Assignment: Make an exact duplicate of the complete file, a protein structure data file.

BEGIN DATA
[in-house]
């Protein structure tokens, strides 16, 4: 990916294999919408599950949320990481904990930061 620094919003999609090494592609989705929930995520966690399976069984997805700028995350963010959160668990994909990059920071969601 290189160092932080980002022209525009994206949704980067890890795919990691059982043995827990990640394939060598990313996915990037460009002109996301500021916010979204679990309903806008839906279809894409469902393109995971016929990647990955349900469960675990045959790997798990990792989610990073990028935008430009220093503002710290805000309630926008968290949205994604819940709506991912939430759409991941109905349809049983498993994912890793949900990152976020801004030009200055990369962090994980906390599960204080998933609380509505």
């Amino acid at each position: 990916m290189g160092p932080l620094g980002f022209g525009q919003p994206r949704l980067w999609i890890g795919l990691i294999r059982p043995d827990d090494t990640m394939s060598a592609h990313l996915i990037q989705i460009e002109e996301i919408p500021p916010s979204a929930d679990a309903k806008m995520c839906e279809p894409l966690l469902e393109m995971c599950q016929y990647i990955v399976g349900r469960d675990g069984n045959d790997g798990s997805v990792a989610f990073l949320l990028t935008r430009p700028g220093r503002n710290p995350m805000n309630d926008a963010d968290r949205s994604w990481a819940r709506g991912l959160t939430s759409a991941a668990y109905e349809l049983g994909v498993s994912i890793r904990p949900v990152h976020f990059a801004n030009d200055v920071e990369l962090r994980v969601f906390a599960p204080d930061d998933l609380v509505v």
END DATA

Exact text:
[in-house]
């Protein structure tokens, strides 16, 4: 990916294999919408599950949320990481904990930061 620094919003999609090494592609989705929930995520966690399976069984997805700028995350963010959160668990994909990059920071969601 290189160092932080980002022209525009994206949704980067890890795919990691059982043995827990990640394939060598990313996915990037460009002109996301500021916010979204679990309903806008839906279809894409469902393109995971016929990647990955349900469960675990045959790997798990990792989610990073990028935008430009220093503002710290805000309630926008968290949205994604819940709506991912939430759409991941109905349809049983498993994912890793949900990152976020801004030009200055990369962090994980906390599960204080998933609380509505």
């Amino acid at each position: 990916m290189g160092p932080l620094g980002f022209g525009q919003p994206r949704l980067w999609i890890g795919l990691i294999r059982p043995d827990d090494t990640m394939s060598a592609h990313l996915i990037q989705i460009e002109e996301i919408p500021p916010s979204a929930d679990a309903k806008m995520c839906e279809p894409l966690l469902e393109m995971c599950q016929y990647i990955v399976g349900r469960d675990g069984n045959d790997g798990s997805v990792a989610f990073l949320l990028t935008r430009p700028g220093r503002n710290p995350m805000n309630d926008a963010d968290r949205s994604w990481a819940r709506g991912l959160t939430s759409a991941a668990y109905e349809l049983g994909v498993s994912i890793r904990p949900v990152h976020f990059a801004n030009d200055v920071e990369l962090r994980v969601f906390a599960p204080d930061d998933l609380v509505v």